Move on. Here we go to the middle portion
and the middle portion, we will explain upon
this and we will do the same thing. As we
go through it, we will move a little bit quicker.
Now, as we go through divisions up until seven
and then eight, and that is an important point
that you want to keep in mind here. Between
seven and eight divisions, by that we mean
generations of branches that are taking place.
Well, now you notice that there is goblet
cells. Well those goblet cells become
important for us. Earlier, we talked about
how wet mucous is and that is called Reid index,
I repeat that again. This is still non-respiratory.
What does that mean? This is the conducting
zone. It’s responsibility is to do what?
To conduct air from the ambience into the
alveoli. It is a strict
responsibility. Here we have bronchioles and
then once again, we will find these to be
the conducting airways.
Let's take a look at the infections here again.
Well, number 2 represents the most common
cause of pneumonia in children, virally. This
is respiratory syncytial virus. A child, well,
what about a child? Where are they playing
perhaps? Especially, nowadays, right. Parents
are so busy that they can’t take care of
their children and it is just
the fact of life. And so therefore, early
on, you start placing the child in a
daycare center, I have be careful, and not
say nursing home, but a daycare center. So,
you place the child in a daycare center,
they are playing around and they might get
exposed to a lot of people, of course. And
so, during that time, couple of things that
a child develops quite commonly would be a
pneumonia or respiratory issues and then also
diarrhoea as well. Interesting enough, both
diarrhoea and the pneumonia, that we are seeing
here, virally, both begin with a letter “R”,
So, we have respiratory syncytial
virus, virally caused pneumonia in a child
and we have rotavirus. No way, and that is
a diarrhoea, rotavirus. There is bronchopneumonia,
as we said, more distally, and bronchopneumonia
it’s a fact that you have infection in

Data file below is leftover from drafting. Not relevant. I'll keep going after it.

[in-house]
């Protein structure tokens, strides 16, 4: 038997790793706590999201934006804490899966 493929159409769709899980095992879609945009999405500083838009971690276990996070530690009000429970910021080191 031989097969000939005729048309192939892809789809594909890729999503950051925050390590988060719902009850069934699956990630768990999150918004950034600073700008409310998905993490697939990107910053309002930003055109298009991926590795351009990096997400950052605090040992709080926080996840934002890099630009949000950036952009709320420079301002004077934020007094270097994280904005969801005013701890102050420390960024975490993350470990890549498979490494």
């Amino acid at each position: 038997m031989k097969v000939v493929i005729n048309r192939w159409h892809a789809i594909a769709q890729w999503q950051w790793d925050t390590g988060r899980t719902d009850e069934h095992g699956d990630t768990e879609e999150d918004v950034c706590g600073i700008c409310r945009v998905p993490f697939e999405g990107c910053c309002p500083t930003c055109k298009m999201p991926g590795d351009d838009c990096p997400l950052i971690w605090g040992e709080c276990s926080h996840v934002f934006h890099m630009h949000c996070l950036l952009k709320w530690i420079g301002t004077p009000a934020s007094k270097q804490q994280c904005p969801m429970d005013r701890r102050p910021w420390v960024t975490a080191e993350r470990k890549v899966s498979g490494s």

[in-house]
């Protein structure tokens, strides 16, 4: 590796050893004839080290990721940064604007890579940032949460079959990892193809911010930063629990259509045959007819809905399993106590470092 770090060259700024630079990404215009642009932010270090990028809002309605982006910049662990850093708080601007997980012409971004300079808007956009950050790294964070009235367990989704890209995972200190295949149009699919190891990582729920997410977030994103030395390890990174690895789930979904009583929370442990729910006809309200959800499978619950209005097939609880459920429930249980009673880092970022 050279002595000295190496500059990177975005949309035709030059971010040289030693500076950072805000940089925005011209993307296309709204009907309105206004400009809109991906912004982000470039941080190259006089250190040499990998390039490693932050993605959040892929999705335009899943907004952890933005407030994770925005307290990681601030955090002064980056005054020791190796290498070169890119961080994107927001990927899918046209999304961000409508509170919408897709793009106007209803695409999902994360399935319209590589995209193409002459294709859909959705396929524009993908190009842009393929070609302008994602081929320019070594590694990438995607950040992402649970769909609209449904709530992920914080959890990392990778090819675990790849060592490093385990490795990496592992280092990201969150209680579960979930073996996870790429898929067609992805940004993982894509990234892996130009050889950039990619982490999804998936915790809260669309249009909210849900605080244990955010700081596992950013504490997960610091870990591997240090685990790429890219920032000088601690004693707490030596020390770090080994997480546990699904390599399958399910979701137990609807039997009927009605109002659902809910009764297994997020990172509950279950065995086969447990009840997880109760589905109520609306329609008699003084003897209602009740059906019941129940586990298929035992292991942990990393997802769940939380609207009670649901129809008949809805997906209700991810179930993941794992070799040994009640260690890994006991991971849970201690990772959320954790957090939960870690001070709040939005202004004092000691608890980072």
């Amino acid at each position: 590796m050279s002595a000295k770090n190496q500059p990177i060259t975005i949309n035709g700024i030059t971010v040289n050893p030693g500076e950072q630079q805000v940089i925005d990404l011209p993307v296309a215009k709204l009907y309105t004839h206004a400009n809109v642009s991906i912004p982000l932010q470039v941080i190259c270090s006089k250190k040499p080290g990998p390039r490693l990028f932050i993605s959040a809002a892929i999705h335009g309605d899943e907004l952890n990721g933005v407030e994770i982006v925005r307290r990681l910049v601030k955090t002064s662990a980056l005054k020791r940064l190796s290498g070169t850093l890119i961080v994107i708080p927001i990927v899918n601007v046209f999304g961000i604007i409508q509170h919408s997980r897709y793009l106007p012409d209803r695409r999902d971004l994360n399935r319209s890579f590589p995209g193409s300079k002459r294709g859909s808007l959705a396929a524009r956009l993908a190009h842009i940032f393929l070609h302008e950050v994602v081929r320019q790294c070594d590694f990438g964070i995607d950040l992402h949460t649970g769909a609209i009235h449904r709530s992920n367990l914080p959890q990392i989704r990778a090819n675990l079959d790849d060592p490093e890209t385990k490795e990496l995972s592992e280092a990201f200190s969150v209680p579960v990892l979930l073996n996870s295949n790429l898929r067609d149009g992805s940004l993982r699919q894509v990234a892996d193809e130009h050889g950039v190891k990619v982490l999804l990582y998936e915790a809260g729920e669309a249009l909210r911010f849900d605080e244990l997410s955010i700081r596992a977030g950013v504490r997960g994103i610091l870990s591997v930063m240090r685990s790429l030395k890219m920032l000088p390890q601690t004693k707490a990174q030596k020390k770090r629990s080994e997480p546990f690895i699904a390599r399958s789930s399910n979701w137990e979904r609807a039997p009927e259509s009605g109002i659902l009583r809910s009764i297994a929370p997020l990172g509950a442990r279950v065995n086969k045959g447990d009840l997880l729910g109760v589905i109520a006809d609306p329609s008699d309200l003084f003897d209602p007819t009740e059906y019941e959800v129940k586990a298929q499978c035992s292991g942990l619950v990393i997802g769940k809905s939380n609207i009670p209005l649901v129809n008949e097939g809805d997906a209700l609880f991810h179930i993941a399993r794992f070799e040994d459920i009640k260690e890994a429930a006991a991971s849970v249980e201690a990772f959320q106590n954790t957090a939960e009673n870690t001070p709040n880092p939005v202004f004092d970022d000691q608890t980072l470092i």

the bronchi. Here, Klebsiella pneumonia becomes
our primary example.
Diseases. Here we have asthma. With asthma,
the one that is all too common in our society
is atopic type of asthma. Atopic type of asthma
is one in which the individual has been exposed
to environmental allergens. Okay, that is
one. And then you have the intrinsic. And
by intrinsic, we mean what? Much less
common, but may be perhaps you have
an adult who, upon exposure to the cold, has
asthma-like symptoms. What is this? Is it
part of your? It could be part of your chronic
obstructive pulmonary disease.
The three that have quite a little bit of
overlap with signs and symptoms include, once
again, asthma, chronic bronchitis and emphysema.
We will take a look at where I'll show you
shades or circles in which we have overlapping
signs and symptoms. And then, of course, chronic
bronchitis, we talked about as well. And with
all that inflammation, at some point, you might
cause complete destruction, annihilation of
that bronchi and difficulty with getting air
out. So, when we say obstruction, are we referring
to difficulty with getting the air in? Not
at all. It is difficulty with getting air
out. For example, how can I prove that?
Is emphysema COPD? Of course, it is. And tell
me about your anteroposterior diameter or
anteroposterior size. It is enlarged, isn’t
it? And it is because, once again, air is
being trapped in your lungs. It is important
that you pay attention to the organization
and as you go through here, get a nice little
overview, don’t you, of your infections and diseases.